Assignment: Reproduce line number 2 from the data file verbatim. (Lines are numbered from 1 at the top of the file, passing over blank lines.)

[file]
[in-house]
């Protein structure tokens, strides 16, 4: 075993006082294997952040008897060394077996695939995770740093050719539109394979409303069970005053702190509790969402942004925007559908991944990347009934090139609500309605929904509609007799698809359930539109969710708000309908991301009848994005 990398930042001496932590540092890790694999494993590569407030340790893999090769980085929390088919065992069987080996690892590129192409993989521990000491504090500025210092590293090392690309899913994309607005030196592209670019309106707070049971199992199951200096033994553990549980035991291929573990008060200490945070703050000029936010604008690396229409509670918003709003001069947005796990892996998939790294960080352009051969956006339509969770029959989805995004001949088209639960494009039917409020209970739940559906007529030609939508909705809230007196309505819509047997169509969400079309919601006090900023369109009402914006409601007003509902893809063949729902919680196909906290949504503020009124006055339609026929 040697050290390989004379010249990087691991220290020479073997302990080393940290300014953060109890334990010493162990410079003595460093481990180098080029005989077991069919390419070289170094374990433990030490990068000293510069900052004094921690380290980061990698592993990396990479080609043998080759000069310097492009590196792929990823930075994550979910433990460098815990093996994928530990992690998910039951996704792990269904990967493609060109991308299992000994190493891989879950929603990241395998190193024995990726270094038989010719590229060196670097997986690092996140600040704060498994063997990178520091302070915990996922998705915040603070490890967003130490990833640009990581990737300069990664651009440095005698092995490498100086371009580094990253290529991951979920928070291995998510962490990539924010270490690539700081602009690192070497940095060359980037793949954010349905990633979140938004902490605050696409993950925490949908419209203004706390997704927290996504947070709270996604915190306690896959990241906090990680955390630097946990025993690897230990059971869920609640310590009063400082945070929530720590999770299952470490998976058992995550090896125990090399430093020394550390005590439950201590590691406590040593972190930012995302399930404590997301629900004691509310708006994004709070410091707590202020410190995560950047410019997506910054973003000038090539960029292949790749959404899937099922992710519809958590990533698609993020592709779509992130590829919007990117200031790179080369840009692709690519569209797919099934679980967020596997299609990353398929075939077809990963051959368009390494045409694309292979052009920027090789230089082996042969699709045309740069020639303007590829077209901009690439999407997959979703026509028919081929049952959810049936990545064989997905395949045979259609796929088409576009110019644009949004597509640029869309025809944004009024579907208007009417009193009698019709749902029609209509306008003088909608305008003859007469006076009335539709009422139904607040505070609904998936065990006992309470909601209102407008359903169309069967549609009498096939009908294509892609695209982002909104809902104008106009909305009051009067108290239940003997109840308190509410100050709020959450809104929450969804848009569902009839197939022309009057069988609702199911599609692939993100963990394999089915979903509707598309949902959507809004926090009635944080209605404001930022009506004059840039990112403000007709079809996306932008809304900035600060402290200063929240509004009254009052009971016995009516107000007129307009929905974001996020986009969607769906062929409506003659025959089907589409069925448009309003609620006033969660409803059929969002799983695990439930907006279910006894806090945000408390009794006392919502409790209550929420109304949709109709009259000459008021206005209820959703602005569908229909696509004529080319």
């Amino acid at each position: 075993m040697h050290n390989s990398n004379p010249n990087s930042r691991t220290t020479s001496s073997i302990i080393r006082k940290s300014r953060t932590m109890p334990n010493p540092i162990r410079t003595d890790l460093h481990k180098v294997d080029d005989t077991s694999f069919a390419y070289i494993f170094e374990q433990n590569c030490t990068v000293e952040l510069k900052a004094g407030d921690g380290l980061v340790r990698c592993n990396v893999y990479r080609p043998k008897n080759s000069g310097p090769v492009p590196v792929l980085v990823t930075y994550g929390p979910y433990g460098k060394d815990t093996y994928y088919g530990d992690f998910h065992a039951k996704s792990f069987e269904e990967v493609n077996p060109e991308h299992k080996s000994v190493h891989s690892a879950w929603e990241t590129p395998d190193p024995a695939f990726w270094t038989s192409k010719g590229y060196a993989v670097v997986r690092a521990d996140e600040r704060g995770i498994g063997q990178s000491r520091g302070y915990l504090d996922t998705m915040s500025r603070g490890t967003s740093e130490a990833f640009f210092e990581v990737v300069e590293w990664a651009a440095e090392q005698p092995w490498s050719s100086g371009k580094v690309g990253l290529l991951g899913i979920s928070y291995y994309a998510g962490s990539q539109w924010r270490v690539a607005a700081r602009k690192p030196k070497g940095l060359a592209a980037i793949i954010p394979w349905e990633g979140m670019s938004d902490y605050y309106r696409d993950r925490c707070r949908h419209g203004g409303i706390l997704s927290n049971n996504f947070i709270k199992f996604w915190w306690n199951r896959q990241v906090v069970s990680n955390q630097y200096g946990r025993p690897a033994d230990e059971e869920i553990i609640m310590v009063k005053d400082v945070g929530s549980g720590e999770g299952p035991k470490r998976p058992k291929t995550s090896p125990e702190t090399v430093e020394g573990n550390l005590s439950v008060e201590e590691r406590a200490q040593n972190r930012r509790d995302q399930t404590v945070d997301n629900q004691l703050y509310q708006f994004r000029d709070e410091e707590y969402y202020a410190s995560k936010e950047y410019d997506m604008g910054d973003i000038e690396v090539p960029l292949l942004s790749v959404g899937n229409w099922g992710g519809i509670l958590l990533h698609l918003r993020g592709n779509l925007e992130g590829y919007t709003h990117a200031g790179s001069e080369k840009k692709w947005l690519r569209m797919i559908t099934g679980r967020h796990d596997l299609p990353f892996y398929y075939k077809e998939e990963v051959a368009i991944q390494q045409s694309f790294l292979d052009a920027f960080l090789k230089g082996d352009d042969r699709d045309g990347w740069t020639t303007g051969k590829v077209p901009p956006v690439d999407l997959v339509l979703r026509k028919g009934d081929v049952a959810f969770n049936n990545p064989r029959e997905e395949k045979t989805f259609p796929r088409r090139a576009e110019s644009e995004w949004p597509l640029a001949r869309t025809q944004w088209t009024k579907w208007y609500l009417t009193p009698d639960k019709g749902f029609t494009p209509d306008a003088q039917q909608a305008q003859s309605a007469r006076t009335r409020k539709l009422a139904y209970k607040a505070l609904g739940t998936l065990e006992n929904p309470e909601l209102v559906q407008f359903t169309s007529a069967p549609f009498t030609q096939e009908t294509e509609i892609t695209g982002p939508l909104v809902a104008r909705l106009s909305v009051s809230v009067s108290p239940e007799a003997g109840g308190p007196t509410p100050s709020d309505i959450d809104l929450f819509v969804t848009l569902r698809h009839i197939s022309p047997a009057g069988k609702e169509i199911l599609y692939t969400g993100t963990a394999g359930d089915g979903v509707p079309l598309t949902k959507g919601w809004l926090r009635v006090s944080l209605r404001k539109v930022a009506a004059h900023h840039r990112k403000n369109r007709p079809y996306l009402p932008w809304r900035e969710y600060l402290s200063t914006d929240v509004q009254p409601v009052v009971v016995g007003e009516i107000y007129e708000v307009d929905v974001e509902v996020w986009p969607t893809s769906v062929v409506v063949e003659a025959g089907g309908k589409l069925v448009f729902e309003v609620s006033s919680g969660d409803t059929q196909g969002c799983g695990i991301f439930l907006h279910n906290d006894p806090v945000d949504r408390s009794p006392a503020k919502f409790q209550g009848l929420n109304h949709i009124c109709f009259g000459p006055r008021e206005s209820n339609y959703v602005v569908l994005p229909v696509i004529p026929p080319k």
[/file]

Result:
């Protein structure tokens, strides 16, 4: 075993006082294997952040008897060394077996695939995770740093050719539109394979409303069970005053702190509790969402942004925007559908991944990347009934090139609500309605929904509609007799698809359930539109969710708000309908991301009848994005 990398930042001496932590540092890790694999494993590569407030340790893999090769980085929390088919065992069987080996690892590129192409993989521990000491504090500025210092590293090392690309899913994309607005030196592209670019309106707070049971199992199951200096033994553990549980035991291929573990008060200490945070703050000029936010604008690396229409509670918003709003001069947005796990892996998939790294960080352009051969956006339509969770029959989805995004001949088209639960494009039917409020209970739940559906007529030609939508909705809230007196309505819509047997169509969400079309919601006090900023369109009402914006409601007003509902893809063949729902919680196909906290949504503020009124006055339609026929 040697050290390989004379010249990087691991220290020479073997302990080393940290300014953060109890334990010493162990410079003595460093481990180098080029005989077991069919390419070289170094374990433990030490990068000293510069900052004094921690380290980061990698592993990396990479080609043998080759000069310097492009590196792929990823930075994550979910433990460098815990093996994928530990992690998910039951996704792990269904990967493609060109991308299992000994190493891989879950929603990241395998190193024995990726270094038989010719590229060196670097997986690092996140600040704060498994063997990178520091302070915990996922998705915040603070490890967003130490990833640009990581990737300069990664651009440095005698092995490498100086371009580094990253290529991951979920928070291995998510962490990539924010270490690539700081602009690192070497940095060359980037793949954010349905990633979140938004902490605050696409993950925490949908419209203004706390997704927290996504947070709270996604915190306690896959990241906090990680955390630097946990025993690897230990059971869920609640310590009063400082945070929530720590999770299952470490998976058992995550090896125990090399430093020394550390005590439950201590590691406590040593972190930012995302399930404590997301629900004691509310708006994004709070410091707590202020410190995560950047410019997506910054973003000038090539960029292949790749959404899937099922992710519809958590990533698609993020592709779509992130590829919007990117200031790179080369840009692709690519569209797919099934679980967020596997299609990353398929075939077809990963051959368009390494045409694309292979052009920027090789230089082996042969699709045309740069020639303007590829077209901009690439999407997959979703026509028919081929049952959810049936990545064989997905395949045979259609796929088409576009110019644009949004597509640029869309025809944004009024579907208007009417009193009698019709749902029609209509306008003088909608305008003859007469006076009335539709009422139904607040505070609904998936065990006992309470909601209102407008359903169309069967549609009498096939009908294509892609695209982002909104809902104008106009909305009051009067108290239940003997109840308190509410100050709020959450809104929450969804848009569902009839197939022309009057069988609702199911599609692939993100963990394999089915979903509707598309949902959507809004926090009635944080209605404001930022009506004059840039990112403000007709079809996306932008809304900035600060402290200063929240509004009254009052009971016995009516107000007129307009929905974001996020986009969607769906062929409506003659025959089907589409069925448009309003609620006033969660409803059929969002799983695990439930907006279910006894806090945000408390009794006392919502409790209550929420109304949709109709009259000459008021206005209820959703602005569908229909696509004529080319």